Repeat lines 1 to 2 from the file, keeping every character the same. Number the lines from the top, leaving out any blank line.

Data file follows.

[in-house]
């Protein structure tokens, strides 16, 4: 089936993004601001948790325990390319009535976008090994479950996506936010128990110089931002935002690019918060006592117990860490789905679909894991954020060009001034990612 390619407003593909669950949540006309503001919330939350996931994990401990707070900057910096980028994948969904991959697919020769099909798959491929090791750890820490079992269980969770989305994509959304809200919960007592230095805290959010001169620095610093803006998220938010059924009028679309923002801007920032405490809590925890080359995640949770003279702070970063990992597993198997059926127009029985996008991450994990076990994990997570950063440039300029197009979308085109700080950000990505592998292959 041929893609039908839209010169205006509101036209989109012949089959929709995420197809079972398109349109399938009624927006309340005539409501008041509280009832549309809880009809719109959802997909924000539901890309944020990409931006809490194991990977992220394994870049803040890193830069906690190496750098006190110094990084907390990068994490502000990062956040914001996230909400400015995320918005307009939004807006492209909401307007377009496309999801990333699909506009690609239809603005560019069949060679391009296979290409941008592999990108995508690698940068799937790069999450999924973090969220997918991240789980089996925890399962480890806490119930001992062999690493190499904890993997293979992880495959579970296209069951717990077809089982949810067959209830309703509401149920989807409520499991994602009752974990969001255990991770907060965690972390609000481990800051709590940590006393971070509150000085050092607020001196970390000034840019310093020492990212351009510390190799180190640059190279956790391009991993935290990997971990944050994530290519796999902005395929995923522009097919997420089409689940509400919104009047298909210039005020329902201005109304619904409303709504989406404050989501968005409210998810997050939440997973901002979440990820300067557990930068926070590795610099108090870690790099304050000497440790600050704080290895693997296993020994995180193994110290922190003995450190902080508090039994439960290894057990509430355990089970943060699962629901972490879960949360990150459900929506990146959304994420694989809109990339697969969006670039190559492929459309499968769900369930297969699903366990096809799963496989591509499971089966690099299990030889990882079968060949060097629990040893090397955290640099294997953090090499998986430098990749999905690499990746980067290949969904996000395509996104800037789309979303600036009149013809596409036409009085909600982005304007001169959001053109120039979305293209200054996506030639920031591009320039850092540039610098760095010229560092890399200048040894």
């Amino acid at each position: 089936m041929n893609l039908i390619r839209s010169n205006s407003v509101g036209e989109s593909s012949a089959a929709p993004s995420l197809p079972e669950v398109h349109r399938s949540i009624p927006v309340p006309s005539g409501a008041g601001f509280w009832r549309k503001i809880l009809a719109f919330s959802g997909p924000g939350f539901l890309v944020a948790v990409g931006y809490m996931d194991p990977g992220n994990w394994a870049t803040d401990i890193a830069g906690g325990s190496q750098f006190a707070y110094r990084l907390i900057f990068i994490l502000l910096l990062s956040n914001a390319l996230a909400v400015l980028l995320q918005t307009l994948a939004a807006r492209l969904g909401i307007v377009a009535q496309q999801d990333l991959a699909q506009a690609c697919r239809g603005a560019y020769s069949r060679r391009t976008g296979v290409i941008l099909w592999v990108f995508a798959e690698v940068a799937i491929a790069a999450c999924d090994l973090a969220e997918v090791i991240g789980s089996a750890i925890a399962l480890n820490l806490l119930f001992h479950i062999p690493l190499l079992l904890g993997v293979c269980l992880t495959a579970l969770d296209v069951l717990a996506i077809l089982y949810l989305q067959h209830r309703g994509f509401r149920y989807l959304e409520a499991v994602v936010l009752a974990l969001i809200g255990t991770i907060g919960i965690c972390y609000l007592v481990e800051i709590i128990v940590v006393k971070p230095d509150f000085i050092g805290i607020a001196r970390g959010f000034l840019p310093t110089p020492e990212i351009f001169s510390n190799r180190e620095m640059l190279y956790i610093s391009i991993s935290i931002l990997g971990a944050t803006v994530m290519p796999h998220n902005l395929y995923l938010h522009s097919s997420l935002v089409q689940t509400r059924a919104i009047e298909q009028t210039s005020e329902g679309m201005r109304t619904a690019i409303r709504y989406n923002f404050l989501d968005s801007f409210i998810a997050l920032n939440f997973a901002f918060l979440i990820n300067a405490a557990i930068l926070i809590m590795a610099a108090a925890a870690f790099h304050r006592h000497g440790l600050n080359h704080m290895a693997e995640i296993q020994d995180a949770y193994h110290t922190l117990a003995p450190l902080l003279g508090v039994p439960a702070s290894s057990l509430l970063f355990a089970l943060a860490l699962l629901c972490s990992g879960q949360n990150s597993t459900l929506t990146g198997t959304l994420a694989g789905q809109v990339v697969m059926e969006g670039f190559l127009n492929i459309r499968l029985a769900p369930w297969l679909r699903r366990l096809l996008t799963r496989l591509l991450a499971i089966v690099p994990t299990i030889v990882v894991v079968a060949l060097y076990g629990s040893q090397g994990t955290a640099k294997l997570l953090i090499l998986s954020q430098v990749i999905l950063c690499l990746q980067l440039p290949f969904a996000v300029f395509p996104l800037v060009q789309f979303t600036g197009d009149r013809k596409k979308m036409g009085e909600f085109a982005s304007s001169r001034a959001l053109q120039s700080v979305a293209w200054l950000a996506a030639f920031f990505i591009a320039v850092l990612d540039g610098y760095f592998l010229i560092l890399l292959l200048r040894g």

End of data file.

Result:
[in-house]
């Protein structure tokens, strides 16, 4: 089936993004601001948790325990390319009535976008090994479950996506936010128990110089931002935002690019918060006592117990860490789905679909894991954020060009001034990612 390619407003593909669950949540006309503001919330939350996931994990401990707070900057910096980028994948969904991959697919020769099909798959491929090791750890820490079992269980969770989305994509959304809200919960007592230095805290959010001169620095610093803006998220938010059924009028679309923002801007920032405490809590925890080359995640949770003279702070970063990992597993198997059926127009029985996008991450994990076990994990997570950063440039300029197009979308085109700080950000990505592998292959 041929893609039908839209010169205006509101036209989109012949089959929709995420197809079972398109349109399938009624927006309340005539409501008041509280009832549309809880009809719109959802997909924000539901890309944020990409931006809490194991990977992220394994870049803040890193830069906690190496750098006190110094990084907390990068994490502000990062956040914001996230909400400015995320918005307009939004807006492209909401307007377009496309999801990333699909506009690609239809603005560019069949060679391009296979290409941008592999990108995508690698940068799937790069999450999924973090969220997918991240789980089996925890399962480890806490119930001992062999690493190499904890993997293979992880495959579970296209069951717990077809089982949810067959209830309703509401149920989807409520499991994602009752974990969001255990991770907060965690972390609000481990800051709590940590006393971070509150000085050092607020001196970390000034840019310093020492990212351009510390190799180190640059190279956790391009991993935290990997971990944050994530290519796999902005395929995923522009097919997420089409689940509400919104009047298909210039005020329902201005109304619904409303709504989406404050989501968005409210998810997050939440997973901002979440990820300067557990930068926070590795610099108090870690790099304050000497440790600050704080290895693997296993020994995180193994110290922190003995450190902080508090039994439960290894057990509430355990089970943060699962629901972490879960949360990150459900929506990146959304994420694989809109990339697969969006670039190559492929459309499968769900369930297969699903366990096809799963496989591509499971089966690099299990030889990882079968060949060097629990040893090397955290640099294997953090090499998986430098990749999905690499990746980067290949969904996000395509996104800037789309979303600036009149013809596409036409009085909600982005304007001169959001053109120039979305293209200054996506030639920031591009320039850092540039610098760095010229560092890399200048040894």